It may be advantageous to set forth definitions of certain words and phrases used throughout this patent document. The term “couple” and its derivatives refer to any direct or indirect communication between two or more elements, whether or not those elements are in physical contact with one another. The terms “application” and “program” refer to one or more computer programs, software components, sets of instructions, procedures, functions, objects, classes, instances, related data, or a portion thereof adapted for implementation in a suitable computer code (including source code, object code, or executable code). The terms “transmit,” “receive,” and “communicate,” as well as derivatives thereof, encompass both direct and indirect communication. The terms “include” and “comprise,” as well as derivatives thereof, mean inclusion without limitation. The term “or” is inclusive, meaning and/or. The phrases “associated with” and “associated therewith,” as well as derivatives thereof, may mean co include, be included within, interconnect with, contain, be contained within, connect to or with, couple to or with, be communicable with, cooperate with, interleave, juxtapose, be proximate to, be bound to or with, have, have a property of, or the like. The term “controller” means any device, system, or part thereof that controls at least one operation. A controller may be implemented in hardware, firmware, software, or some combination of at least two of the same. The functionality associated with any particular controller may be centralized or distributed, whether locally or remotely.

While this disclosure has described certain embodiments and generally associated methods, alterations and permutations of these embodiments and methods will be apparent to those skilled in the art. Accordingly, the above description of example embodiments does not define or constrain this disclosure. Other changes, substitutions, and alterations are also possible without departing from the spirit and scope of this disclosure, as defined by the following claims.

Patent Citations
Cited PatentFiling datePublication dateApplicantTitle
US5351184Jan 26, 1993Sep 27, 1994Honeywell Inc.Method of multivariable predictive control utilizing range control
US5561599Jun 14, 1995Oct 1, 1996Honeywell Inc.Method of incorporating independent feedforward control in a multivariable predictive controller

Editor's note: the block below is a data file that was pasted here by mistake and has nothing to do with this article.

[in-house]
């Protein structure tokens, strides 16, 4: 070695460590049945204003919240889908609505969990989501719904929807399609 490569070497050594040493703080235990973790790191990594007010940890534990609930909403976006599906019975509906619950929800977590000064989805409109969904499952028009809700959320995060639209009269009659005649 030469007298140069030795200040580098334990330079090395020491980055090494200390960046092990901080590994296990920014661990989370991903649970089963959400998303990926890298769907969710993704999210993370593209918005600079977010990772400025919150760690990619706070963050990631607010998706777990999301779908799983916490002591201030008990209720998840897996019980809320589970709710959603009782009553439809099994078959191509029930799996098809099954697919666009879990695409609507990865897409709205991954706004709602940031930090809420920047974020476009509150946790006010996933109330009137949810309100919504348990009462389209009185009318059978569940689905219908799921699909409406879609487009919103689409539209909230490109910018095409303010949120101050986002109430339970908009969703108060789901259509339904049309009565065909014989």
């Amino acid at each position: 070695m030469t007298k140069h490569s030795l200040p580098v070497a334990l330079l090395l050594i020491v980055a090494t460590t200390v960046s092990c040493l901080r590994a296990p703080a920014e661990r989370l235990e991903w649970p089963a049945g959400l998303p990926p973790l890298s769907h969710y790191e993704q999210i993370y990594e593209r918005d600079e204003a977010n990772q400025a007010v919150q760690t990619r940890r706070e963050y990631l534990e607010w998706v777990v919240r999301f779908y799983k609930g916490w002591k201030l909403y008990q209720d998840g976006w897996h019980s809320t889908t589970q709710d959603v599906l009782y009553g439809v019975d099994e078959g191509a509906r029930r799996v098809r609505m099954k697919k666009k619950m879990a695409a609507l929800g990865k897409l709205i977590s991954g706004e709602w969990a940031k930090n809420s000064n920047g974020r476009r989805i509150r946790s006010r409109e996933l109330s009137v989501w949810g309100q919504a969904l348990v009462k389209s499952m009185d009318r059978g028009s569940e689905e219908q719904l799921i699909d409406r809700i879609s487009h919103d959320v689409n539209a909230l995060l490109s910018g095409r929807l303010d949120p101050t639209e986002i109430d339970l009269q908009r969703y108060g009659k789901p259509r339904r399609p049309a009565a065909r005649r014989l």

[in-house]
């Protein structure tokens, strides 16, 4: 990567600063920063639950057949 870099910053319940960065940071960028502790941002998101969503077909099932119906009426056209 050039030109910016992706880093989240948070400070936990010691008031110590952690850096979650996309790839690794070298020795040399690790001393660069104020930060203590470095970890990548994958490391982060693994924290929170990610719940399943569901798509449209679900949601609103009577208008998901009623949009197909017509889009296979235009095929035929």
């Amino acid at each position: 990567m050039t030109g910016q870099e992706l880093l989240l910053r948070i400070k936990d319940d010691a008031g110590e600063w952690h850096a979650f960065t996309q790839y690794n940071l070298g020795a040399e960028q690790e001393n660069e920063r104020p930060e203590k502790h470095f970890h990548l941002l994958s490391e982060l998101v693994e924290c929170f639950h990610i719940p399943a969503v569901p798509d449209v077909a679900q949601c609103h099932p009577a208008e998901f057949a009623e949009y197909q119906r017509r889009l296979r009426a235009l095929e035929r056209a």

US5572420Apr 3, 1995Nov 5, 1996Honeywell Inc.Method of optimal controller design for multivariable predictive control utilizing range control
US5574638Apr 3, 1995Nov 12, 1996Lu; Zhuxin J.Method of optimal scaling of variables in a multivariable predictive controller utilizing range control
US5758047Jun 14, 1995May 26, 1998Lu; Zhuxin JosephMethod of process controller optimization in a multivariable predictive controller
US6055483May 5, 1997Apr 25, 2000Honeywell, Inc.Systems and methods using bridge models to globally optimize a process facility
US6122555May 5, 1997Sep 19, 2000Honeywell International Inc.System and methods for globally optimizing a process facility
US6173240 *Nov 2, 1998Jan 9, 2001Ise Integrated Systems Engineering AgMultidimensional uncertainty analysis
US6253113Aug 20, 1998Jun 26, 2001Honeywell International IncControllers that determine optimal tuning parameters for use in process control systems and methods of operating the same
US6347254Dec 31, 1998Feb 12, 2002Honeywell IncProcess facility control systems using an efficient prediction form and methods of operating the same
US6542782Dec 31, 1998Apr 1, 2003Z. Joseph LuSystems for generating and using a lookup table with process facility control systems and models of the same, and methods of operating such systems
US7054706Jun 30, 2003May 30, 2006Intel CorporationManaging supply chains with model predictive control
US7156116Nov 21, 2003Jan 2, 2007Honeywell International Inc.Apparatus and method for operating a valve using a cushion filter
US20050108072 *Nov 11, 2004May 19, 2005Theodora RetsinaA method and system for stochastic analysis and mathematical optimization of order allocation for continuous or semi-continuous processes
US20050278051 *May 28, 2004Dec 15, 2005Applied Materials, Inc.Process control by distinguishing a white noise component of a process variance
Non-Patent Citations
Reference
1"Malliavin calculus", Wikipedia, Mar. 7, 2008, 8 pages.
2"Martingale (probability theory)", Wikipedia, Mar. 7, 2008, 7 pages.
3"Stochastic process", Wikipedia, Mar. 25, 2008, 5 pages.
4Joseph Z. Lu, "Challenging control problems and emerging technologies in enterprise optimization", Control Engineering Practice 11 (2003), Jan. 16, 2003, published by Elsevier Science Ltd., p. 847-858.
5Kirk Smith et al., presentation, "Enabling Real-time Agility in Discrete Manufacturing Execution Systems with Profit Controller and Profit Optimizer", National Manufacturing Week 2005, March 9, 2005, 41 pages.
6Partners in Innovation, presentation "Enabling Real-Time Agility in Discrete MES with Profit Controller and Profit Optimizer", 2004 Users Group Americas Symposium, 2004, 24 pages.
7S. Bose et al., "A model predictive framework for planning and scheduling problems: a case study of consumer goods supply chain", Computers and Chemical Engineering 24 (2000), Elsevier Science Lid., p. 329-335.
Referenced by
Citing PatentFiling datePublication dateApplicantTitle
US8209045 *Apr 7, 2008Jun 26, 2012Honeywell International Inc.System and method for discrete supply chain control and optimization using model predictive control
US20090319070 *Apr 7, 2008Dec 24, 2009Honeywell International Inc.System and method for discrete supply chain control and optimization using model predictive control
Classifications
U.S. Classification700/29, 700/20, 703/2, 705/7.25
International ClassificationG06Q10/00, G06F7/60, G05B13/02
Cooperative ClassificationG05B13/04, G06Q10/06315
European ClassificationG05B13/04, G06Q10/06315
Legal Events
DateCodeEventDescription
Oct 27, 2009ASAssignment
Owner name: HONEYWELL INTERNATIONAL INC., NEW JERSEY
Free format text: ASSIGNMENT OF ASSIGNORS INTEREST;ASSIGNORS:LU, JOSEPH;MORNINGRED, JOHN DUANE;REEL/FRAME:023431/0389;SIGNING DATES FROM 20080511 TO 20080512
Free format text: ASSIGNMENT OF ASSIGNORS INTEREST;ASSIGNORS:LU, JOSEPH;MORNINGRED, JOHN DUANE;SIGNING DATES FROM 20080511 TO 20080512;REEL/FRAME:023431/0389